Righter’s recent history book, “Peaks, Politics and Passion,” includes a chapter that chronicles the Jackson Hole Airport and the tension between valley residents, the National Park Service and the Federal Aviation Administration.

The retired professor and seasonal resident said that nowadays the airport is less of a thorn in his side.

“I’ve become a little more tolerant of the planes, because I used to get enraged,” Righter said. “Of course I was younger and less tolerant and a little less deaf as well.

“I think it’s improved,” he said, “and it may be just my disposition.”

Story and Comments:

Pakistan International Airlines cleared for European Union cargo flights

KARACHI: Pakistan International Airlines (PIA) has secured approval for cargo services to the European Union (EU) after being suspended over security fears, officials said Wednesday, a rare boost for the beleaguered airline.

The EU tightened security controls on air freight in the wake of a plot to smuggle a bomb hidden in printer toner cartridges on a plane from Yemen in 2010.

New regulations came into force in July this year and in September when the EU suspended PIA's right to fly cargo into the bloc over non-compliance. The airline got clearance from the EU after installing dual view x-ray machines and explosive trace detectors to thoroughly scan goods and parcels booked on its flights.

“It is a very big achievement for us now that EU experts have audited our security installations and validated our safety and security standards,“ Captain Salman Azhar, PIA's director for safety and quality insurance, told AFP.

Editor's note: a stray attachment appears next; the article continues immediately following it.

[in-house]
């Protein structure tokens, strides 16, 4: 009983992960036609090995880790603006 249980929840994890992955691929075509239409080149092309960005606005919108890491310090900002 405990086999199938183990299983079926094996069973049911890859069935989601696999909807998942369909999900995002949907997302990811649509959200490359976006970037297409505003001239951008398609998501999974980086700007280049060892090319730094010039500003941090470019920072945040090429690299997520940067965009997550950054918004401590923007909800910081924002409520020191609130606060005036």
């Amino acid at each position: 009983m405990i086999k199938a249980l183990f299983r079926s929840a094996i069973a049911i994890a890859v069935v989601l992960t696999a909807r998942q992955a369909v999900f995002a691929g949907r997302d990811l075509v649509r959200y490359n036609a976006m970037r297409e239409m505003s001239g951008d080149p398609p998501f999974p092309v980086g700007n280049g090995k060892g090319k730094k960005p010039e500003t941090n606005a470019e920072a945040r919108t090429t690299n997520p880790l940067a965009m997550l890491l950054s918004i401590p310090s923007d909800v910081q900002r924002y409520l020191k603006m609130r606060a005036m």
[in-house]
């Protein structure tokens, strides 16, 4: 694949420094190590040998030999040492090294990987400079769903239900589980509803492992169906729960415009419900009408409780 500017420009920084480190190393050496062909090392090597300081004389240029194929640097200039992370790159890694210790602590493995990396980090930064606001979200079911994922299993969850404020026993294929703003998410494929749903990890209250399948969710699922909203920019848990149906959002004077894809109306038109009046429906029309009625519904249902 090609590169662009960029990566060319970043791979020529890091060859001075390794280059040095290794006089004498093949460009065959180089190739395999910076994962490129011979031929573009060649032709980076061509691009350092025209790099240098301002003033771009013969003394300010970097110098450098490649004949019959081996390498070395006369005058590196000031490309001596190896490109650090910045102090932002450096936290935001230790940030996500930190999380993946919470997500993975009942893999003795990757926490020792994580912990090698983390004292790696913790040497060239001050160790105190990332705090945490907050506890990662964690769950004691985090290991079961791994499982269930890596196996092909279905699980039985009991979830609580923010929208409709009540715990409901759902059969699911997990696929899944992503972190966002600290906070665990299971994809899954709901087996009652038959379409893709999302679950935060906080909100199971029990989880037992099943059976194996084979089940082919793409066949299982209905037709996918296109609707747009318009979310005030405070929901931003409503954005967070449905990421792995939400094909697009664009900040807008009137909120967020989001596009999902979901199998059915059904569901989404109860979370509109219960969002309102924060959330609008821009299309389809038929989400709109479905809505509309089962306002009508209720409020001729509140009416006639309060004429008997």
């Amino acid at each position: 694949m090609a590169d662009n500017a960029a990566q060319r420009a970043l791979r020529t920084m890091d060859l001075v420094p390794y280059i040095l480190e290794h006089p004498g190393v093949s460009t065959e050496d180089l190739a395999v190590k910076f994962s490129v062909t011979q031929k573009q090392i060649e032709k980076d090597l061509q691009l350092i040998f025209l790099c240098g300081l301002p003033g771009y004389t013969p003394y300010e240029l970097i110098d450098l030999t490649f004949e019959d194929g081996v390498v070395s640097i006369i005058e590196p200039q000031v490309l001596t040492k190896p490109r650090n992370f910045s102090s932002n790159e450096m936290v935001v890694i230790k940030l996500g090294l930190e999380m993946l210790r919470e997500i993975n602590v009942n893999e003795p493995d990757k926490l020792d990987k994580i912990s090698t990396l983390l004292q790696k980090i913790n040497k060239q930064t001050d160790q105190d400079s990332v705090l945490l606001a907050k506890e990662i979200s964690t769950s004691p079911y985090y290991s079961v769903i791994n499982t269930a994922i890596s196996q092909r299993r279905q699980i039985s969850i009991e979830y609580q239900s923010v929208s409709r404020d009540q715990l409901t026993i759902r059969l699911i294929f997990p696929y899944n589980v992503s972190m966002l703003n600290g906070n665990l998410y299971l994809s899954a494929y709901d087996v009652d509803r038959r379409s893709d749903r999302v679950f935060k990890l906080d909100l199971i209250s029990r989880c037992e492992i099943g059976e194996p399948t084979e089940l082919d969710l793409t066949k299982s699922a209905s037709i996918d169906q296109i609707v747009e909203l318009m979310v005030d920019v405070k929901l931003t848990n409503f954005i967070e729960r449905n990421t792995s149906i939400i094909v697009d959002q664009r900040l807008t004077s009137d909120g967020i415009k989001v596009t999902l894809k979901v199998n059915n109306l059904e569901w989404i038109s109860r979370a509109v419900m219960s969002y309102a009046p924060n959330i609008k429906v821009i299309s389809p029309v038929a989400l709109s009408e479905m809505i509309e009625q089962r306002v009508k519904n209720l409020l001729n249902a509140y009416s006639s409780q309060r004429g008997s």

PIA acquired the validation of safety and security standards for Lahore airport in September and now Karachi and Islamabad airports have also been granted the EU clearance.

Once a jewel among Asian airlines, state-owned PIA has suffered terrible problems in recent years, with financial losses running to hundreds of millions of dollars and constant flight cancellations.

In the past, one PIA pilot was jailed in the UK for showing up drunk to fly a plane with 156 people on board.

Moreover, Pakistan's airports have suffered two major security incidents this year. In June, heavily armed militants stormed Karachi international airport in a commando-style raid that left 38 people dead, including the 10 attackers.

Two weeks later, gunmen opened fire on a PIA flight from Saudi Arabia as it landed at Peshawar airport.

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Pakistan International Airlines: A ‘dead product’ to sell?

The management of the national flag carrier Pakistan International Airlines (PIA) has been trying to retain a PR firm to re-brand its image since August, but in vain.

Image problems, however, should be the least of PIA's concerns. Its products and governance need an overhaul, which no PR maverick, even Don Draper of Mad Men, could provide.